Yesterday, I set about weathering up the Bradley. This project throughout has been a test bed for me to try out some new techniques. The first being the salt weathering on the paint, of which I learnt a lot from it and know what to change the next time I use that method. The next method was weathering with oil paints.
After reading up on a few articles in magazines and on-line, I cracked ahead with it yesterday. My aim was to darken up around the armour plates and add some rust streaks to bolt heads, etc. I started with two colours at first, Burnt Sienna and Burnt Umber. The Umber was used in the gaps between the plates and around the hatches. Then I mixed the Sienna with Umber to make a dark rust colour for use on the bolt heads and other areas prone the be affected by rust. The method I chose to try out was to place a spot of paint in the required place, then use a brush dipped in turpentine and dried to drag the paint in the direction I wanted it to go. After the first few done, I was pleased with what the result was and carried on with the rest of the model.
Next I got some Black oil paint out and mixed it with the Burnt Umber for a greasy look and brushed some streaks from the nuts and centre hubs on the Bradley's wheels. This was the last of the weathering I planned to do with the oils on this project, so now onto the rest of it. Recently I picked up a set of enamels and pigments from AK Interactive. These include track wash, fuel stains, engine grime and engine oil in the enamels with track rust and dark steel in the pigments. I started with the track wash on the tracks plus the spare ones on the hull. Next I ran some of the fuel stain around the fuel cap hatch and ran it down the side of the hull where it had been spilt. When these were dry, I used the rust pigment on the spare tracks and around some of the hinges. The next thing was to get some Promodeller Black pigment out to use around the exhaust exit and on the TOW-2 Missile for soot.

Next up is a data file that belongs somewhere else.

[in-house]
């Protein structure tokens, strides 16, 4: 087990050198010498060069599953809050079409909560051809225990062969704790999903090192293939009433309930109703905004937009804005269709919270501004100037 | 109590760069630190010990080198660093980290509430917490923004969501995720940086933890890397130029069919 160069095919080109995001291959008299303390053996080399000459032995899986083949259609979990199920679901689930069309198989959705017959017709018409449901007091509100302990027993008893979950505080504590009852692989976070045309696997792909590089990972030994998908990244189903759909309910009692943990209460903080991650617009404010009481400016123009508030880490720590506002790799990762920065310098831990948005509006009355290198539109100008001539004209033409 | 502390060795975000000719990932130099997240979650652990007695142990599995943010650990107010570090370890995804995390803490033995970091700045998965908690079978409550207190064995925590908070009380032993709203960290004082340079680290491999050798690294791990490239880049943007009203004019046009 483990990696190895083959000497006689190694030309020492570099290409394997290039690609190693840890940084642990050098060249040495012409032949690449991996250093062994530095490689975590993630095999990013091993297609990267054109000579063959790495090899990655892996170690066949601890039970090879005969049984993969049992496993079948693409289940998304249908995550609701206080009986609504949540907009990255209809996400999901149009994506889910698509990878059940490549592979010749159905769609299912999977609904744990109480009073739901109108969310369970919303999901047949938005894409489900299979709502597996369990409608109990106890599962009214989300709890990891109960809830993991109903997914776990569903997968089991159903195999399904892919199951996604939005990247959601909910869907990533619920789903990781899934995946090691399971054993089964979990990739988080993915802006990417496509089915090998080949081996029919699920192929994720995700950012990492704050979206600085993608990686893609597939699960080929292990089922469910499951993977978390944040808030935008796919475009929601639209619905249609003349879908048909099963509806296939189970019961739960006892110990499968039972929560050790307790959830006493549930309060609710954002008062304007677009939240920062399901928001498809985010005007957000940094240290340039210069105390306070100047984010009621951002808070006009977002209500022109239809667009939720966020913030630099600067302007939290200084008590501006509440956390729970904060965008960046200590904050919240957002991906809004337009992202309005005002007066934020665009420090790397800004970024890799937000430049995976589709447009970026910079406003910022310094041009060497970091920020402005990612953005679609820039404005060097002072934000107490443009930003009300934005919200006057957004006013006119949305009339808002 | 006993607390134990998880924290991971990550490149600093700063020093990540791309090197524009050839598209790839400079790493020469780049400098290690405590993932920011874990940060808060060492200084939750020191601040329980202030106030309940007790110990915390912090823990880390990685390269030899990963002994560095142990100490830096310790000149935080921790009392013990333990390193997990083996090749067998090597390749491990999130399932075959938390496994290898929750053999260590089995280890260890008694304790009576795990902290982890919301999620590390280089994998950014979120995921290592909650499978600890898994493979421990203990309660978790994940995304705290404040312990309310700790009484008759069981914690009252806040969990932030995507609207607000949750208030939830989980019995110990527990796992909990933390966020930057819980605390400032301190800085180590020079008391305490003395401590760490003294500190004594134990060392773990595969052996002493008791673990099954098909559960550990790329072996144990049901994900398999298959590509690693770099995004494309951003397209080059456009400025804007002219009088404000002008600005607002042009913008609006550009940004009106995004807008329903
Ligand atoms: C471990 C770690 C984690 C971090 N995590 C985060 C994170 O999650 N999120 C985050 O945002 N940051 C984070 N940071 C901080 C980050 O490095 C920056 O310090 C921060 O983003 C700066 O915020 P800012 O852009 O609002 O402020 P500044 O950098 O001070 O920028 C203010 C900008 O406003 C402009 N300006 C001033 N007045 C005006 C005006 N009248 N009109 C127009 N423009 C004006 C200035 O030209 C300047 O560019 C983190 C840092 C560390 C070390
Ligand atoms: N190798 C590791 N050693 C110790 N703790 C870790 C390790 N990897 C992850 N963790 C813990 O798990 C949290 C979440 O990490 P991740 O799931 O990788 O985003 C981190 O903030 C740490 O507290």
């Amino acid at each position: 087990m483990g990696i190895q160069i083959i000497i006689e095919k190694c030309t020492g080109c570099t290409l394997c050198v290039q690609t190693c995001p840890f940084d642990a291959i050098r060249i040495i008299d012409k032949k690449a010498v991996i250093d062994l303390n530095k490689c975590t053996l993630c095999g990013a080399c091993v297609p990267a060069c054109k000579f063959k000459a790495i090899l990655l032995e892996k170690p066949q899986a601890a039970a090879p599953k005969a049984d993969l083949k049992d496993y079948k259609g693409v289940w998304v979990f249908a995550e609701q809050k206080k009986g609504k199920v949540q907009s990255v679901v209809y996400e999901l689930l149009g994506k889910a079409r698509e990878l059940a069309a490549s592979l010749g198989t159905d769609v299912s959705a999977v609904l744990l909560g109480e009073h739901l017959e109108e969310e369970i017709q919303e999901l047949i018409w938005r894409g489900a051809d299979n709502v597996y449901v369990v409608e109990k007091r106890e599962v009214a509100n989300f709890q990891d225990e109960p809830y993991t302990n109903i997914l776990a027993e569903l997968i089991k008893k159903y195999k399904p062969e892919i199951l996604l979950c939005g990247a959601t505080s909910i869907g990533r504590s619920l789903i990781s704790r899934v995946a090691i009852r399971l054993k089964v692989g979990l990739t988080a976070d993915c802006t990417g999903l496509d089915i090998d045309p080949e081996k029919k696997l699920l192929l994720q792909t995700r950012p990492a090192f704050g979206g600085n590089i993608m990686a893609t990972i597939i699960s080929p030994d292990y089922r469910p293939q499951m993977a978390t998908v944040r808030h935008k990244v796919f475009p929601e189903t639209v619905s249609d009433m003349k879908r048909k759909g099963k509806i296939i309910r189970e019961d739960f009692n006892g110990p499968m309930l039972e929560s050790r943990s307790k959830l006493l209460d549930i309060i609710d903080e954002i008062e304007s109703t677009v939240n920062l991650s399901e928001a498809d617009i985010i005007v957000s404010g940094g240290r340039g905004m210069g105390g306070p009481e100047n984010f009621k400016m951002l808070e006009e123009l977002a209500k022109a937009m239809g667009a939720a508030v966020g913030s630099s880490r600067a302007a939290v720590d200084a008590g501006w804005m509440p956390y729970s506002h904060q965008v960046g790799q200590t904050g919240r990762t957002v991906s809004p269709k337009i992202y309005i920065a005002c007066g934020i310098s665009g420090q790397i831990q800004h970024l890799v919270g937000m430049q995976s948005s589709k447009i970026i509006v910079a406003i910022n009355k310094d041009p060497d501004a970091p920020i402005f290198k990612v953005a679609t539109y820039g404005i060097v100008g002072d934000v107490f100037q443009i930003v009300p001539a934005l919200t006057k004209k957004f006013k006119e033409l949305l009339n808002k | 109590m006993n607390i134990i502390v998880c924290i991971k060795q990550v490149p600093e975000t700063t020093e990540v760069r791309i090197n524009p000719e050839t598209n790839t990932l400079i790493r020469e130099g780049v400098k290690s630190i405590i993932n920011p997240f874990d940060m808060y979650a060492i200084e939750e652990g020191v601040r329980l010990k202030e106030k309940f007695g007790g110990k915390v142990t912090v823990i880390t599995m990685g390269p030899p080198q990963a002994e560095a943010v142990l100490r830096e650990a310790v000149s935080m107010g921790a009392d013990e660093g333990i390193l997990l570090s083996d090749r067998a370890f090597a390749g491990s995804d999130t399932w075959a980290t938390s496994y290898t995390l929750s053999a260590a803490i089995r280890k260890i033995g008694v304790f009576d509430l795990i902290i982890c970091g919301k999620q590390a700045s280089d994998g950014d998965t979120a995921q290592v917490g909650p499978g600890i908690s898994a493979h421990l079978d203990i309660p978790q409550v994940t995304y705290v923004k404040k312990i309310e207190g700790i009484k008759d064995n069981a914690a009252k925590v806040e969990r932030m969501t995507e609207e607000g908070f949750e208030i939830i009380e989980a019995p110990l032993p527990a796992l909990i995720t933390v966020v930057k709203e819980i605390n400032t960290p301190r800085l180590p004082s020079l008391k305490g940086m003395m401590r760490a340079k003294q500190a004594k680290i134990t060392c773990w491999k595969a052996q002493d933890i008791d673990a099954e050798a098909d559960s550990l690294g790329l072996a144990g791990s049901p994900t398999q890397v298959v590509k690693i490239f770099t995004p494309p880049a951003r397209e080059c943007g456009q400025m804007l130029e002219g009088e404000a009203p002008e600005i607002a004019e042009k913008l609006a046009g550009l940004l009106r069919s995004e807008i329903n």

I finished off this stage with a dusting over of Iraqi Sand paint from Vallejo through the airbrush. I concentrated mainly to the lower half of the hull then light dusted over the top. When this was dry, I got an emery board and rubbed over the rubber sections on the tracks to bring them out, just as if it had been driven on a road. Just got a few little things left to do on the Bradley now. The aerials need painting, a little more rusting in a couple of places and a new barrel made for the machine gun. I broke it off at some point and can't find it. Next its the figure to be made and painted, then the base for them to stand on.